PITTSBURGH (KDKA) — Social media challenges are a growing trend to help pass the time at home, but the Better Business Bureau is telling people to stop doing them.

The #Classof2020 Facebook challenge is one of the most popular as of late.

READ MORE: Police: Central Catholic High School No Longer At Risk For Threat After Arrest Made Following Social Media Comments

People are asked to post their senior class portraits on social media as a way to support graduating seniors who had the remainder of their final year of high school put on hold due to the coronavirus pandemic.

(Photo Credit: KDKA)

Caitlin Driscoll of the Better Business Bureau says these types of posts are actually putting the poster at risk.

“It could also inadvertently give scammers access to your personal information, opening you up to the risk of identity theft,” Driscoll said.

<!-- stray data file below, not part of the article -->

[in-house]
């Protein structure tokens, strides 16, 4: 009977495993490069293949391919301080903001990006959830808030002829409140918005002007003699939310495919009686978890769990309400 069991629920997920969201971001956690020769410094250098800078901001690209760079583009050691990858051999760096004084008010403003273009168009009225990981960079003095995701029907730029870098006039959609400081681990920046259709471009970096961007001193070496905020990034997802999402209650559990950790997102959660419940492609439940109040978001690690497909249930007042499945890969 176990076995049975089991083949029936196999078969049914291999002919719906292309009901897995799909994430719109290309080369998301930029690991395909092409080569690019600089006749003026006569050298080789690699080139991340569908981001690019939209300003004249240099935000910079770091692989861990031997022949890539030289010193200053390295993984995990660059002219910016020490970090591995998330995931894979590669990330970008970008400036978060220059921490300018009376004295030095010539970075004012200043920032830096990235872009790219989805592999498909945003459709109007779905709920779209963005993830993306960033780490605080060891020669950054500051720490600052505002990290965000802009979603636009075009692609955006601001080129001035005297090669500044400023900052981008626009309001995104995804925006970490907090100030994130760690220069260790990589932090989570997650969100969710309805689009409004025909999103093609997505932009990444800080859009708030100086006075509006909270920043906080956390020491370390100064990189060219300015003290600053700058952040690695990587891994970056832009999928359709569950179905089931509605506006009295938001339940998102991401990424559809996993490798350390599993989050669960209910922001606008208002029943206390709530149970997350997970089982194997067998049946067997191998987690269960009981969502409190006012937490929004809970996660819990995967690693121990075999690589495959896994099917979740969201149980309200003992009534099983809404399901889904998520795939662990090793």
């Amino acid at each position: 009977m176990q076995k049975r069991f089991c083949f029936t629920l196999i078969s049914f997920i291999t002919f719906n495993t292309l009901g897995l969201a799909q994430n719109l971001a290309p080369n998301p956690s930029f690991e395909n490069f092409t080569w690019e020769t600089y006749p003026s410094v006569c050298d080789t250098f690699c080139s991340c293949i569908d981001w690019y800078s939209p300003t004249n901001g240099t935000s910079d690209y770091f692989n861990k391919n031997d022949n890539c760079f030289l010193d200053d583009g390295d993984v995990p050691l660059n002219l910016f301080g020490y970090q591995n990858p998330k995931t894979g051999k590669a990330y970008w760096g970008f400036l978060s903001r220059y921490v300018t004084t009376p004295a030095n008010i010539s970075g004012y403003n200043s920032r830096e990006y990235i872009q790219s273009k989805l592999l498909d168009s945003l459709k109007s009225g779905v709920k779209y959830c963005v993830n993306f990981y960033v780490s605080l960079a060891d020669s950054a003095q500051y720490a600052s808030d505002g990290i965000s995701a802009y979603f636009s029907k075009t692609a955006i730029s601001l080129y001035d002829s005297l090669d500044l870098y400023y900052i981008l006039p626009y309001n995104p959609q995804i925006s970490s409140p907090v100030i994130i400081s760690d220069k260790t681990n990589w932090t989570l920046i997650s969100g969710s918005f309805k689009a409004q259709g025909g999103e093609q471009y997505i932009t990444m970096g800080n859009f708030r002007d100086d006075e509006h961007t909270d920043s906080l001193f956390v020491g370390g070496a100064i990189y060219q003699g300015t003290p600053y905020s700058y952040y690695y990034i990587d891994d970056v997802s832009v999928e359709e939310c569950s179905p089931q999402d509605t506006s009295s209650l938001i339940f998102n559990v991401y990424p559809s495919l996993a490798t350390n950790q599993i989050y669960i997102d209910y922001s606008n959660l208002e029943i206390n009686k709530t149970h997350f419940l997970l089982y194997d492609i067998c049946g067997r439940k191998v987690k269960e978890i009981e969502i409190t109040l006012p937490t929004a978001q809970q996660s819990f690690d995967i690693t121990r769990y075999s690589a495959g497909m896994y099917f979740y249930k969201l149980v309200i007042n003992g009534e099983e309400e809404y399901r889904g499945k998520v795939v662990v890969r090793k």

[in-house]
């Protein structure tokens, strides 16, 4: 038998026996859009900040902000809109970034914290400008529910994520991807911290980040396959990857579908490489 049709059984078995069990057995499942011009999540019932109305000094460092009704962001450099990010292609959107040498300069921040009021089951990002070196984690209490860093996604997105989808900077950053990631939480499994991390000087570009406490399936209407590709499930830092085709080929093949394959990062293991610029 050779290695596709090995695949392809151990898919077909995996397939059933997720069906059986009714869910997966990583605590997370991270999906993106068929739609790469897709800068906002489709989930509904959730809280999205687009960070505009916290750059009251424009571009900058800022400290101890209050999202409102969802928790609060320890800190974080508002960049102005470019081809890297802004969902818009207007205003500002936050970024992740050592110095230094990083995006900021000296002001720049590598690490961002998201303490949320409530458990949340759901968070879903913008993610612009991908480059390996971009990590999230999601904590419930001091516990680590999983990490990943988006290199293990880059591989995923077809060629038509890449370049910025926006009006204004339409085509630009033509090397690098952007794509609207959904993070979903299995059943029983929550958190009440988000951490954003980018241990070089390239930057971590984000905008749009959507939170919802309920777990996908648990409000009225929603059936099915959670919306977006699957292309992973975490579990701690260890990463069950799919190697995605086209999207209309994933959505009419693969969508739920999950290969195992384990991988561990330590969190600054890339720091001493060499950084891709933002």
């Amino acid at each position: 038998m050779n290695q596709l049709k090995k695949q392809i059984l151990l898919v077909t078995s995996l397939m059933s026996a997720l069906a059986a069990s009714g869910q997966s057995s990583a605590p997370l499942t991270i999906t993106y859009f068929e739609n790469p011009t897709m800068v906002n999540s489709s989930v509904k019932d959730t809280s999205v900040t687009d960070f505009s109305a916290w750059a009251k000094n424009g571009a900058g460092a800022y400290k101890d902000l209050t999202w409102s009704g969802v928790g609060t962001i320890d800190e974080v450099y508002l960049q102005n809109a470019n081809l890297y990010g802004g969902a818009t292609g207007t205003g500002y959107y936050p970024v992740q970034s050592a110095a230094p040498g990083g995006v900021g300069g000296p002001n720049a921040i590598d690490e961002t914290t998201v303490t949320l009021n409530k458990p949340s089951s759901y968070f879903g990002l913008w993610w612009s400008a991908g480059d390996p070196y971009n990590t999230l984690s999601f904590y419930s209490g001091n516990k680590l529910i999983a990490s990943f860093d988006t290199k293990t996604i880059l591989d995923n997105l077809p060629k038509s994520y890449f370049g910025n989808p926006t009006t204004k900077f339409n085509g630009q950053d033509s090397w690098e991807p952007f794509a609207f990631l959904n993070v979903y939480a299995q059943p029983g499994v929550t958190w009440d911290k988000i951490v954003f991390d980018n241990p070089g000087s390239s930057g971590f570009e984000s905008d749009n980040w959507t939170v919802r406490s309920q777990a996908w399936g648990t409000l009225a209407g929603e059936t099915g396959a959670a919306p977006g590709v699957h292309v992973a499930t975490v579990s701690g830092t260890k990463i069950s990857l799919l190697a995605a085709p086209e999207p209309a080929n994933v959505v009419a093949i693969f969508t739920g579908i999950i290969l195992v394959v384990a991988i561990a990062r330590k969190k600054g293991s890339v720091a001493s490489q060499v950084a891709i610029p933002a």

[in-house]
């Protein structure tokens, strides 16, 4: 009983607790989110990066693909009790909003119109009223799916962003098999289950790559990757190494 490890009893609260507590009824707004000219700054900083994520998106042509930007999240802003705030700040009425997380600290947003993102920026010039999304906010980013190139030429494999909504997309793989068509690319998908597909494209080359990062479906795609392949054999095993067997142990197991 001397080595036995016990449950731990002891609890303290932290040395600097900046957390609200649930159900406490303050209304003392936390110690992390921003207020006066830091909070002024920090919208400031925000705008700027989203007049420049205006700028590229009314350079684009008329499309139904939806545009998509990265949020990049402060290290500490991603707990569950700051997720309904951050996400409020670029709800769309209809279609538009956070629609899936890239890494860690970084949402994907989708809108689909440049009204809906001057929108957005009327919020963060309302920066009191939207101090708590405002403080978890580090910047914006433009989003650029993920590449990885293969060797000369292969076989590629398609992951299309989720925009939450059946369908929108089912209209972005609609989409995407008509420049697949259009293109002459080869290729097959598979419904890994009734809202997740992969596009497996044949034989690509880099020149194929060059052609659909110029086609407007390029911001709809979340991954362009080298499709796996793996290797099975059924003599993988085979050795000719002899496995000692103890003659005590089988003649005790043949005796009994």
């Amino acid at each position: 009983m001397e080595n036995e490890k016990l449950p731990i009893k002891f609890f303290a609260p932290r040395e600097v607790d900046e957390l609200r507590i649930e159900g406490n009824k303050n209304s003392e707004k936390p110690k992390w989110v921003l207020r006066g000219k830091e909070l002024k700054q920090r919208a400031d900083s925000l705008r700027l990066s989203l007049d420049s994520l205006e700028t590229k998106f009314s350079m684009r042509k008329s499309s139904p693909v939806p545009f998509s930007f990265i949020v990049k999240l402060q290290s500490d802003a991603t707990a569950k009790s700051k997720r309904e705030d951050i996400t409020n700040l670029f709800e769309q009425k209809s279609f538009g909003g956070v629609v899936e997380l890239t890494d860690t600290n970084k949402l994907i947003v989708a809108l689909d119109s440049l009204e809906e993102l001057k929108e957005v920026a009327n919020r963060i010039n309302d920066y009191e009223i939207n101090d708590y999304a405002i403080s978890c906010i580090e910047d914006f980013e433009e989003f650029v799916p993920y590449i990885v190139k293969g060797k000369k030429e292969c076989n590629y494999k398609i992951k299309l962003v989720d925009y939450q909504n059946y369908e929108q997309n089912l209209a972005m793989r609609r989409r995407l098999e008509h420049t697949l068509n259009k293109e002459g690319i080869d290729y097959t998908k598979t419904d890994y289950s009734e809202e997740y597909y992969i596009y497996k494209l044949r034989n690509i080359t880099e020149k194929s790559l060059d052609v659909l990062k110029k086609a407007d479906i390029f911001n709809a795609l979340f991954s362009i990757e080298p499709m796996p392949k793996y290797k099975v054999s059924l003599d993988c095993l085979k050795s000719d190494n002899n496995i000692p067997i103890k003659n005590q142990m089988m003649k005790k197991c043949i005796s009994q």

Other popular social media challenges ask people to post photos of their pets, list the cars they’ve owned or their favorite movies.

The #Classof2020 Facebook challenge may lead people to post their graduation year, high school name and mascot.

READ MORE: Funeral Arrangements Made For Pittsburgh Police Sergeant Richard Howe

“People think it’s innocent fun, but may not be thinking that they’ve used a lot of that information for security questions and answers to different financial accounts,” Driscoll said.

Along with the risks involved with the #Classof2020 Facebook challenge, some don’t believe it’s a good way to support graduating seniors.

In a KDKA poll with 320 respondents, 81 percent thought the challenge did not actually show support for seniors.

Driscoll says it’s best to avoid partaking in social media challenges altogether.

Those that have should consider changing their security questions and passwords.

Driscoll adds people need to be on high alert when giving out their information right now.

Scammers tend to be busier when people are more likely to be distracted.

MORE NEWS: 'Everybody Loved Him'; Rennerdale Community Comes Together To Celebrate Life Of Louis Vignone, Postal Worker Shot, Killed In Collier Township

“Scammers also target people based on current events, high-profile, stressful situations that are happening,” Driscoll said. “Certainly, the COVID-19 pandemic falls under that category.”